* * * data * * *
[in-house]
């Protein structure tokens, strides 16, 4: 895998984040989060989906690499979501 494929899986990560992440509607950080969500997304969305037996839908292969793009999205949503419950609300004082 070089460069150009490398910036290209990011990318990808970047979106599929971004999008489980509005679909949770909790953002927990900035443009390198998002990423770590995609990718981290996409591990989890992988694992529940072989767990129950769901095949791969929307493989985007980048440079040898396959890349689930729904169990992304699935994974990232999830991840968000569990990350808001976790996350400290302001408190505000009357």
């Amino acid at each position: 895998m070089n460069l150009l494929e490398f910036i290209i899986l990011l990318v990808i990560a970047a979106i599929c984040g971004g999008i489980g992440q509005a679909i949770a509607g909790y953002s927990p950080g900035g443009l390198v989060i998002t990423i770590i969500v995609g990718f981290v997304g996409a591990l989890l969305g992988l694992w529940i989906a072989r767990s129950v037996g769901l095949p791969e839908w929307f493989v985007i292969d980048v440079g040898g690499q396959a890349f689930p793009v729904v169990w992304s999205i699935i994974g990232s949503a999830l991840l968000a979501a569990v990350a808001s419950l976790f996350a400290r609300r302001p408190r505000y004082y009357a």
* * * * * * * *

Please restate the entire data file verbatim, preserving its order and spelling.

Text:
[in-house]
């Protein structure tokens, strides 16, 4: 895998984040989060989906690499979501 494929899986990560992440509607950080969500997304969305037996839908292969793009999205949503419950609300004082 070089460069150009490398910036290209990011990318990808970047979106599929971004999008489980509005679909949770909790953002927990900035443009390198998002990423770590995609990718981290996409591990989890992988694992529940072989767990129950769901095949791969929307493989985007980048440079040898396959890349689930729904169990992304699935994974990232999830991840968000569990990350808001976790996350400290302001408190505000009357």
């Amino acid at each position: 895998m070089n460069l150009l494929e490398f910036i290209i899986l990011l990318v990808i990560a970047a979106i599929c984040g971004g999008i489980g992440q509005a679909i949770a509607g909790y953002s927990p950080g900035g443009l390198v989060i998002t990423i770590i969500v995609g990718f981290v997304g996409a591990l989890l969305g992988l694992w529940i989906a072989r767990s129950v037996g769901l095949p791969e839908w929307f493989v985007i292969d980048v440079g040898g690499q396959a890349f689930p793009v729904v169990w992304s999205i699935i994974g990232s949503a999830l991840l968000a979501a569990v990350a808001s419950l976790f996350a400290r609300r302001p408190r505000y004082y009357a």